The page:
Traveling as a wheelchair user comes with its many obstacles. Not only do we have to worry about our luggage getting lost after a seemingly never-ending flight and general health concerns like most other travelers, but we also have to be somewhat cautious with our wheelchairs. This doesn’t mean that we can’t have fun and immerse ourselves in different cultures; we just have to get a bit creative with how we do things at times. As a powered wheelchair user that has traversed fifteen countries, I’ve learned many tips and tricks along the way. If you are a wheelchair user and new to traveling, here are some travel tips for wheelchair users that will hopefully make your next getaway a little easier.
Request bulkhead seating[caption id="attachment_35200" align="aligncenter" width="551"] Cory getting on the plane in Atlanta, Georgia. Photo by Author. [/caption]
When you are booking your flights, call the airline and explain to them that you are in a wheelchair and will require some assistance. Also, be sure to request the bulkhead seating if you’d like it. Bulkhead is the front row of economy class and these seats are usually more spacious than average economy class seats, which makes it easier to maneuver around during the boarding process. Bulkhead is an extra cost on many airlines, but for wheelchair users it is free (there are some perks!). Be aware though, that sometimes the armrests on bulkhead seats do not lift up. If this is something you’ll need in order to transfer into the seat, just tell the airline when you are making the reservation and they will know which seat will work best for you.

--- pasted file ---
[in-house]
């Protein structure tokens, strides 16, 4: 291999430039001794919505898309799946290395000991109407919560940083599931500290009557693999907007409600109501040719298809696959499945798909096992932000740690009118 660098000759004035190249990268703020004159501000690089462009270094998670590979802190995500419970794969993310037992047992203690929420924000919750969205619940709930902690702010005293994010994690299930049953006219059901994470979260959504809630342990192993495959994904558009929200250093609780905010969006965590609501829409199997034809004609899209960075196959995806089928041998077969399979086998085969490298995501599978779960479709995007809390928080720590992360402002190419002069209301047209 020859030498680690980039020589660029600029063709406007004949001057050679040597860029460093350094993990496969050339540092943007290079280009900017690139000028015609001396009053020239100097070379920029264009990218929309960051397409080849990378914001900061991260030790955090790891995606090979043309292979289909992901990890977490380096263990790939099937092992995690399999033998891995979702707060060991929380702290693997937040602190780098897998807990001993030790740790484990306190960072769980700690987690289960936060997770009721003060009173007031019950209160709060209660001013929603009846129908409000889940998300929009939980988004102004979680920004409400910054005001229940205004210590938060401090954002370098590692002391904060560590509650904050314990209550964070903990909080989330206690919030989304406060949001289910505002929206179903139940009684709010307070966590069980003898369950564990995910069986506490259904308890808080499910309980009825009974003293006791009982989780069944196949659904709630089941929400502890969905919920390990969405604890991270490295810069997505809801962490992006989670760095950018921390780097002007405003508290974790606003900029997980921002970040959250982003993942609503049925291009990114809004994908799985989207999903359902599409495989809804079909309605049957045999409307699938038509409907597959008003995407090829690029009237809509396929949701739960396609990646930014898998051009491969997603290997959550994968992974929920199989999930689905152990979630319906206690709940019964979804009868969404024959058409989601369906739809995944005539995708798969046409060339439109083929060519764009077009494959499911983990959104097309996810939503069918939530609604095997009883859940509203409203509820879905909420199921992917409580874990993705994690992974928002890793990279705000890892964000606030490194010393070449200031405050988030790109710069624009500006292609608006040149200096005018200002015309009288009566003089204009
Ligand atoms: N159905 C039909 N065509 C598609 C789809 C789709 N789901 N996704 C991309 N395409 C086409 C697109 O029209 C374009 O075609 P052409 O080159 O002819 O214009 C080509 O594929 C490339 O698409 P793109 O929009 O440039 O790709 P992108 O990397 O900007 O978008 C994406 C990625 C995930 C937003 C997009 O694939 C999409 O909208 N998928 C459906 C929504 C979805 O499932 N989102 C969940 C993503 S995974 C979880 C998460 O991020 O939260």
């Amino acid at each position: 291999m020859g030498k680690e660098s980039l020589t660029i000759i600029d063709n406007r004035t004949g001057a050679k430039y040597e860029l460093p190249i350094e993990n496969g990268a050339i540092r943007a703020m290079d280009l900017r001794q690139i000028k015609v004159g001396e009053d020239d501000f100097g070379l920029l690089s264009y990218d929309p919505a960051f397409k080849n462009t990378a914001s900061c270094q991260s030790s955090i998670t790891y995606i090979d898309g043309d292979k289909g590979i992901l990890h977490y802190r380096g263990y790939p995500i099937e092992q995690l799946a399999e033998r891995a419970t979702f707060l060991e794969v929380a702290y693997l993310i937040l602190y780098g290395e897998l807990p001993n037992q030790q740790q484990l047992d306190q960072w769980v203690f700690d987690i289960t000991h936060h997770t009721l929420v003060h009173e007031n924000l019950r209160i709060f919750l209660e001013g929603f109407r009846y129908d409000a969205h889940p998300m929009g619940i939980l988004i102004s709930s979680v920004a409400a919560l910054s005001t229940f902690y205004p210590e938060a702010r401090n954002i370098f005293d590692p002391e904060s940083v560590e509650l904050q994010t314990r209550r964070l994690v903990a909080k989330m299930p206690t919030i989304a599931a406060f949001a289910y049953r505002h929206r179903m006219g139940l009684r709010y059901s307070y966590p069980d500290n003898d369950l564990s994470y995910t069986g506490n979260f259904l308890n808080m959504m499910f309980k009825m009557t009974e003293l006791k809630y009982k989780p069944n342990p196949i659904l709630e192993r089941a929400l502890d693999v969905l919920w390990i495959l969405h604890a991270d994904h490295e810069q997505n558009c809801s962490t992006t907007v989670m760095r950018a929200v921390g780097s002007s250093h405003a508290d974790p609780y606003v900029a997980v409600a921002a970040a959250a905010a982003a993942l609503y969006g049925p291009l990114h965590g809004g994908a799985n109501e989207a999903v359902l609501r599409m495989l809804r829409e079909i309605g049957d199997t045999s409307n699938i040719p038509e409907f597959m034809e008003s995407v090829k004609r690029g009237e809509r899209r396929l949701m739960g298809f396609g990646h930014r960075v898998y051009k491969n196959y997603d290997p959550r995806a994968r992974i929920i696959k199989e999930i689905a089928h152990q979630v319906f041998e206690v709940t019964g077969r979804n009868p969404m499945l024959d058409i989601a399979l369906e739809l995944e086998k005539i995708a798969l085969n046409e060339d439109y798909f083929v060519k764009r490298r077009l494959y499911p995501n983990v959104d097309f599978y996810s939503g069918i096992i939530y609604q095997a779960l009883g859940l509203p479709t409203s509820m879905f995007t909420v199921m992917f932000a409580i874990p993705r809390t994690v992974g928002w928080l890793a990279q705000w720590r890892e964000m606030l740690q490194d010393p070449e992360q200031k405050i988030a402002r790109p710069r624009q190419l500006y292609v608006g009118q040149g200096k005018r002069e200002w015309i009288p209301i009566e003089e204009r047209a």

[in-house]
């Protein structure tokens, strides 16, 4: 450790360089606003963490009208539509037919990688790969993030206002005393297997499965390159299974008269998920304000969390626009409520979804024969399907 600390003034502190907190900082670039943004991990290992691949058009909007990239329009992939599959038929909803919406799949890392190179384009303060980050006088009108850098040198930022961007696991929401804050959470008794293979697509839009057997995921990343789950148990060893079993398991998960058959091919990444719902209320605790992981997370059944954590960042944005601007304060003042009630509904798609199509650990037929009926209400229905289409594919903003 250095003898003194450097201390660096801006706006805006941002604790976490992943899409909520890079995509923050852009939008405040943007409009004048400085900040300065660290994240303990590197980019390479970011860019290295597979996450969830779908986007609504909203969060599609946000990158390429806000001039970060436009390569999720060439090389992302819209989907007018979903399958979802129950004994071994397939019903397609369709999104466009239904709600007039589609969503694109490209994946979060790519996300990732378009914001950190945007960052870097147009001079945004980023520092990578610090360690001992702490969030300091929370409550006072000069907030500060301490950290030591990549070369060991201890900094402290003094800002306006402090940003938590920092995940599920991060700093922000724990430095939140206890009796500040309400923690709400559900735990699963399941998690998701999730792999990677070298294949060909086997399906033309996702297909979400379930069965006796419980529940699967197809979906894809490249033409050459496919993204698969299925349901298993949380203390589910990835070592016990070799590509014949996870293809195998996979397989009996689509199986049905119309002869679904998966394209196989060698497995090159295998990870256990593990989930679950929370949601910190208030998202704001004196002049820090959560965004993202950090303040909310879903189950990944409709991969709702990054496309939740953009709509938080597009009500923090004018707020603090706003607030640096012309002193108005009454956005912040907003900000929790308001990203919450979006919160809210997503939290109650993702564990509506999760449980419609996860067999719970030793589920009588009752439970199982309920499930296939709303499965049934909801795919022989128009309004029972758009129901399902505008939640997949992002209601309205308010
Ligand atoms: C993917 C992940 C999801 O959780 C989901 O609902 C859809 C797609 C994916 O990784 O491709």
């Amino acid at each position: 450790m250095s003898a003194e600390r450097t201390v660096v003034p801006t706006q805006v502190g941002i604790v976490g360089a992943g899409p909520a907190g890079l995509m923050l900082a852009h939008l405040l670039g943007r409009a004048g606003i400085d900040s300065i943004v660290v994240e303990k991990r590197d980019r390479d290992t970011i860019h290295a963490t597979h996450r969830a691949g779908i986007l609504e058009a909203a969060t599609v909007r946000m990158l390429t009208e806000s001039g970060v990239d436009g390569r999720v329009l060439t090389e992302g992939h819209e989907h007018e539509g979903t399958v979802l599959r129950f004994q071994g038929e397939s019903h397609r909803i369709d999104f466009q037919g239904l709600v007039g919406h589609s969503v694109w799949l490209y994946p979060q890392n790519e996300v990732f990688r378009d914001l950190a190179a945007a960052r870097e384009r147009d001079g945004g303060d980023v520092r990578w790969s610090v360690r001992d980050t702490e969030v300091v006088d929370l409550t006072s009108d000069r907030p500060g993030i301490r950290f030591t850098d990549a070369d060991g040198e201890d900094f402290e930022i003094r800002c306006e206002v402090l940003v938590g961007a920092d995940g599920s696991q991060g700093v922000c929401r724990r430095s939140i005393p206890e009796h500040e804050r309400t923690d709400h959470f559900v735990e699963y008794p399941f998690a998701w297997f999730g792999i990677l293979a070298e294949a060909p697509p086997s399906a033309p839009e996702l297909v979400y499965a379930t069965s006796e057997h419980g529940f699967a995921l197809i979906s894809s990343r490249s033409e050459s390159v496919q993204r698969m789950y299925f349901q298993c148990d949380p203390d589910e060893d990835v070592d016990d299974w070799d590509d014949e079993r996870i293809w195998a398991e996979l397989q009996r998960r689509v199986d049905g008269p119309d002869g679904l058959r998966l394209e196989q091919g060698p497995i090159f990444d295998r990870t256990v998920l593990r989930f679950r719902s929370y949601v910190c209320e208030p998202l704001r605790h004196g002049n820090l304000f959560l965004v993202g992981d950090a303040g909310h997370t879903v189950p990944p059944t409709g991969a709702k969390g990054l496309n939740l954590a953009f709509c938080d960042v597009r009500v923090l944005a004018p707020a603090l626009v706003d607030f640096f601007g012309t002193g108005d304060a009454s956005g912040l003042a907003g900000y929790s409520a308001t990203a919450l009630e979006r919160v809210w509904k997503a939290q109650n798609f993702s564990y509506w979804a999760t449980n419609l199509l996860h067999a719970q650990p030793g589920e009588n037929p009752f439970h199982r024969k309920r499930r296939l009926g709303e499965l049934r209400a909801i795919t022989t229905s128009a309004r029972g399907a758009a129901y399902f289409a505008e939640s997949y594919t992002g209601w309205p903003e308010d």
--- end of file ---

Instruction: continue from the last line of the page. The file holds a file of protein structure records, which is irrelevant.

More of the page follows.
Arrive extra early to the airport[caption id="attachment_35208" align="aligncenter" width="1200"] Give yourself an extra hour at the airport. Photo by Unsplash.[/caption]
Most airlines say to arrive at least one hour before a domestic flight and two hours before an international flight. As a wheelchair user, I always add at least an hour to that suggested time. Trust me, the last thing you want is to be running full speed to your gate with only a minute to spare. It’s happened to me and I promise you that it isn’t any fun. Since I can’t walk through security, I always get a pat-down and this takes more time. The security officer wipes down my wheelchair, my shoes, and more to test for any dangerous chemicals.
Only one time has this process gone bad: the night before flying, my mom cleaned my wheelchair with furniture polish. When the security officer wiped my chair down and tested it, it showed up that there were explosive materials on my chair. Luckily, after a while, the situation was resolved, but I’ll be sure to never use furniture polish on my chair again before jetting off.
Check the voltage at your destination[caption id="attachment_35272" align="aligncenter" width="1200"] Voltages differ from country to country- be aware! Photo by Jenny Ondioline CC BY[/caption]